Driving While License Suspended
Often, people plead guilty to driving on a suspended license without knowing what the consequences are. Driving on a suspended license is a crime, and being convicted can result in having a criminal record. You face the possibility of jail time and a fine, and in the future, your sentence could be worse because you have a prior conviction. If you are charged with driving on a suspended license in Florida, Tampa traffic violation lawyer Will Hanlon is ready to help. He is committed to protecting the rights of the accused and can also represent you if you are facing a DUI charge.Driving on a Suspended License
The Department of Highway Safety and Motor Vehicles in Florida may suspend your license for a wide array of reasons, including having too many points, a DUI arrest or conviction, drug-related convictions, a failure to maintain insurance, refusing to submit to DUI chemical testing, child support delinquency, or a failure to appear in court.
Under Florida Statutes section 322.34, you can be charged for driving on a suspended license if your driver's license or driving privilege has been canceled, revoked, or suspended, and you drove on a highway of the state while it was suspended, canceled, or revoked. Driving on a suspended license is a moving violation.
If the prosecutor also shows that you knew of the cancelation, suspension, or revocation, you can be convicted of a misdemeanor of the second degree. This means that you could face 60 days in jail and $500 in fines. The prosecutor can show knowledge if you have previously been cited, if you have admitted to knowing about it, or if you have received proper notice of the suspension. There is a rebuttable presumption that you knew if there is an order or judgment in the department records, except one involving a suspension for failing to pay a traffic fine or for violating the rules related to financial responsibility.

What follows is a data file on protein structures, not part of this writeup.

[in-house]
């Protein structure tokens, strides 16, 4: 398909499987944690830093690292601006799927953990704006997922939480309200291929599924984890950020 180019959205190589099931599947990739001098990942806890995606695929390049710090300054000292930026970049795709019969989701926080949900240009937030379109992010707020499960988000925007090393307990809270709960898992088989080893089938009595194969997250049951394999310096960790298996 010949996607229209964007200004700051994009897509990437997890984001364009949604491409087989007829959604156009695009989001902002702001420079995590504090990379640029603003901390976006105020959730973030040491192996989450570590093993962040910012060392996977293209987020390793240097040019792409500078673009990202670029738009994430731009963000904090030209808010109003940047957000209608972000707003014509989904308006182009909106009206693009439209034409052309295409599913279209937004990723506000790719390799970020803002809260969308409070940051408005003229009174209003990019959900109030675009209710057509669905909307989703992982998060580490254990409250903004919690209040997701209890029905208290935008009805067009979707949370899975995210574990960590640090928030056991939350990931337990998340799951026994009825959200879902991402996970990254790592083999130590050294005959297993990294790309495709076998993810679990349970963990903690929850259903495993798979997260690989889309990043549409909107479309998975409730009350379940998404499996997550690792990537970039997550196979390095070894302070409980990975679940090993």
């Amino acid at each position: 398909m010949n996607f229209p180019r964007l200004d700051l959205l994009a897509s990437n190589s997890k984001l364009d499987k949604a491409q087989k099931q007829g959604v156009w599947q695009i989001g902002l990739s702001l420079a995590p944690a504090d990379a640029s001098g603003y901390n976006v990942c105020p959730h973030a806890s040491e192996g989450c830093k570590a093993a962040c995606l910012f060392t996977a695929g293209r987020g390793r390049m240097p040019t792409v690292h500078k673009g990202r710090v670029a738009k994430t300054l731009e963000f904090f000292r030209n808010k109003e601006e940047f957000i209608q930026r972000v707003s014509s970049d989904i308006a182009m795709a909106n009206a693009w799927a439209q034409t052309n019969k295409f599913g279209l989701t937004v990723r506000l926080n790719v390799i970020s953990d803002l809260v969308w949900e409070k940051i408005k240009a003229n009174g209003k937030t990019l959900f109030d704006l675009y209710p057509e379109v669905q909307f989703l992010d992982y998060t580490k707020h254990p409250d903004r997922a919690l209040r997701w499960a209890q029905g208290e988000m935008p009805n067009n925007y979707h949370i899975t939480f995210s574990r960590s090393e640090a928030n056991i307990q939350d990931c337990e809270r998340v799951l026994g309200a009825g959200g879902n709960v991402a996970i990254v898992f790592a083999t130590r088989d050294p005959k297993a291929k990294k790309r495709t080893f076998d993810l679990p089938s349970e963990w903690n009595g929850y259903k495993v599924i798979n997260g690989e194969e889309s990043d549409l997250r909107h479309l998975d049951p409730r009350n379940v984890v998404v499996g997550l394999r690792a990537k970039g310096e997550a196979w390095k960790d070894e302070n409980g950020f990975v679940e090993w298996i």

If you are convicted a second time, it is a misdemeanor of the first degree. This means that you could face up to one year in jail. If you are convicted a third or subsequent time, it is a felony of the third degree. This means that you could face up to five years’ imprisonment and up to a $5,000 fine. When three offenses happen in a five-year period, you are considered a habitual traffic offender. Habitual traffic offenders are people whose record shows an accumulation of a certain number of convictions from certain offenses like driving while a license is suspended or revoked, voluntary manslaughter, or 15 convictions for moving traffic offenses. This means that your license is revoked for five years, and you cannot get a hardship license until after a whole year has passed from the most recent conviction. For people who need to go to a job and cannot use public transportation, being labeled a habitual offender can be crippling.
It is far from inevitable that you will be convicted. You may be able to minimize your penalties or even defeat the charge with the help of an experienced attorney. Some common defenses include not knowing about the suspension, not driving on a public highway, the vehicle not counting as a motor vehicle, or vacating prior convictions so that the prosecutor changes the charge to a no valid driver's license charge. In some cases, there may be ways to negotiate with the prosecutor to simply get a civil citation, such as when you have no criminal record and a minimal driving record, or when you get a valid license before entering a plea.Get Help from an Experienced Tampa Attorney for Your License Suspension Charge
If you are charged with driving while your license is suspended, the situation may be more serious than you think. It is not a civil citation but a criminal charge, and accumulating these charges could result in getting habitual offender status and prison time. You should not delay in retaining a Tampa attorney to fight for you. Our founder, Will Hanlon, has provided a strong, aggressive defense to people accused of motor vehicle offenses since 1994. He provides his clients with responsive and personalized representation. Call Hanlon Law at 813-228-7095 or use our online form to set up an appointment if you need a DWLS or reckless driving lawyer.